The American Dental Association (ADA) and the experts at Children’s recommend that a child’s first visit to the dentist take place by their first birthday. At this visit, the dentist will explain proper brushing and flossing techniques (you need to floss once your baby has two teeth that touch) and conduct a modified exam while your baby sits on your lap.

Such visits can help in the early detection of potential problems, and help kids become accustomed to visiting the dentist so they’ll have less fear about going as they grow older.

Brushing at least twice a day and routine flossing will help maintain a healthy mouth. Kids as young as age 2 or 3 can begin to use toothpaste when brushing, as long as they’re supervised. Kids should not ingest large amounts of toothpaste.

If Your Child Has a Problem
If you are prone to tooth decay or gum disease, your kids may be at higher risk as well. Therefore, sometimes even the most diligent brushing and flossing will not prevent a cavity. Be sure to call your dentist if your child complains of tooth pain, which could be a sign of a cavity that needs treatment.

To schedule a visit with the Dental Clinic at Children’s, please call 205-638-9161.

Dr. Sri Explains It All: When to Worry About a Fever

By Dr. Sri Narayanan

Fevers can be scary. Your child has all the energy knocked out of him, he’s panting and sweaty and clammy and fussy all at the safeverme time. As dangerous as they may seem, fevers are simply the body’s way to rev up the immune system and kill the viruses or bacteria that are causing an infection – with the side effect of making you feel lousy. Thankfully, most children with fevers have viruses that just need to run their course, and they can be managed at home without needing to see a doctor for further testing.

Most doctors define fever as a temperature over 100.4 degrees Fahrenheit (38 degrees Celsius), measured rectally in infants and under the armpit or tongue in older children. We see a lot of kids in the Emergency Department for fever, and our advice is usually the same:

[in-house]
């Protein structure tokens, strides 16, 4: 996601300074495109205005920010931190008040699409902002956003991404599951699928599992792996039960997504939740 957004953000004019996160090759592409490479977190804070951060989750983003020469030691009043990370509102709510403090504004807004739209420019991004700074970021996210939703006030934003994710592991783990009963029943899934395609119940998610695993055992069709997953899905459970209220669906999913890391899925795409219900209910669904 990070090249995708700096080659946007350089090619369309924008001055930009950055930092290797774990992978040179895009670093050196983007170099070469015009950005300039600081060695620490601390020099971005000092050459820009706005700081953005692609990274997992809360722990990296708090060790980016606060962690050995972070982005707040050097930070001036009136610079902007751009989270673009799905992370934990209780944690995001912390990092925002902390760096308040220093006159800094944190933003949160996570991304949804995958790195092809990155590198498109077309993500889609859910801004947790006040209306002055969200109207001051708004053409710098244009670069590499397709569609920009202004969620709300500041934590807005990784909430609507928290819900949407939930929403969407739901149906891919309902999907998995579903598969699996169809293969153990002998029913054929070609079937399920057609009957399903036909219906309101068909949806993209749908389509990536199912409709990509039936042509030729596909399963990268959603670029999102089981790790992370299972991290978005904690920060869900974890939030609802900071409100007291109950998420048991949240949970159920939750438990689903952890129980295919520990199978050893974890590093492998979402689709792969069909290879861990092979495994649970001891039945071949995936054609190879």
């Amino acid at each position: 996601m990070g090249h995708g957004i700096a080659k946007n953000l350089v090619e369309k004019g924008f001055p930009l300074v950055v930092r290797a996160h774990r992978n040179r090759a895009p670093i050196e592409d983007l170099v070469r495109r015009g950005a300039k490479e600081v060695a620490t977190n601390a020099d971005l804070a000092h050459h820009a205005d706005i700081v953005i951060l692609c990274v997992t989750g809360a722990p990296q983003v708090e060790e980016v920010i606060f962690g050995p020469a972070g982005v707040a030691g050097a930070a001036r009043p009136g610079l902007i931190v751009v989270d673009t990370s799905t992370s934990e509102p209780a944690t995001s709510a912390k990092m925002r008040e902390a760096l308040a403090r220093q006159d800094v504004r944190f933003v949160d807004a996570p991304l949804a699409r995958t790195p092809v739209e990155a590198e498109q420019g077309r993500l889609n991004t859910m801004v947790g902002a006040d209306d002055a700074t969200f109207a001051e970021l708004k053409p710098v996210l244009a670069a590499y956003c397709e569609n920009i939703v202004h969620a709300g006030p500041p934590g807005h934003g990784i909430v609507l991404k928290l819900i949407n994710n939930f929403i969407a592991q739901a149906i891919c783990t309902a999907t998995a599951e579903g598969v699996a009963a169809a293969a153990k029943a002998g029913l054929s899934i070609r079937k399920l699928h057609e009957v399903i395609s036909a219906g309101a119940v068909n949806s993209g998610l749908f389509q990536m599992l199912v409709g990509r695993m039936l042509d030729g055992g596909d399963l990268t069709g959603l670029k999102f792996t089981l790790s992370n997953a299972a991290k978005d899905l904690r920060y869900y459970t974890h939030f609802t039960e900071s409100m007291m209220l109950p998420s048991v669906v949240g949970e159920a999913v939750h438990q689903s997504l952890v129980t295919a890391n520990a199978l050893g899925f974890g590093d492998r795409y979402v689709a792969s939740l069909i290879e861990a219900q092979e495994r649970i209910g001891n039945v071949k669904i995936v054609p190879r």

• Give them plenty of fluids
  • Let them rest
  • Try some acetaminophen or ibuprofen if they cannot get comfortable

Here are a couple of situations where you may want to seek medical attention:

  • Fever in an infant under 2 months of age. Little babies with a cold start off the same way as little babies with severe infections, so we recommend that any infant under 2 months with a fever gets an evaluation in the Emergency Department.
  • Fever for more than five days. Some viruses like influenza and EBV (the virus that causes mono) can cause fever for a week, but an illness that lasts this long is unusual enough that you should see your pediatrician.
  • Fever and vomiting / abdominal pain. If the pain is bad enough that the usual over-the-counter medicine is not helping, or if your child cannot even keep down sips of fluids, they are at high risk for dehydration and should be seen by a physician.
  • Fever and difficulty breathing. As I wrote about in last month’s blog post, bronchiolitis season is here, and we saw several kids with the flu. Rapid breathing or pulling in at the neck/ribs is a reason to get checked out sooner rather than later.

Contrary to what you may hear, fevers do not cause brain damage, no matter how high the temperature gets. In a small percentage of kids under age six, fevers can cause seizures, but these almost always stop on their own and have no long-term effects. If your child is seen in our Emergency Department for a febrile seizure, we have an informative video all about seizure facts and first aid.

Fevers are a natural part of healing and are the sign of a strong immune system. They can certainly be uncomfortable, but they are rarely dangerous. Follow the tips above to help your child recover as quickly as possible, and to know when it’s important to seek medical attention.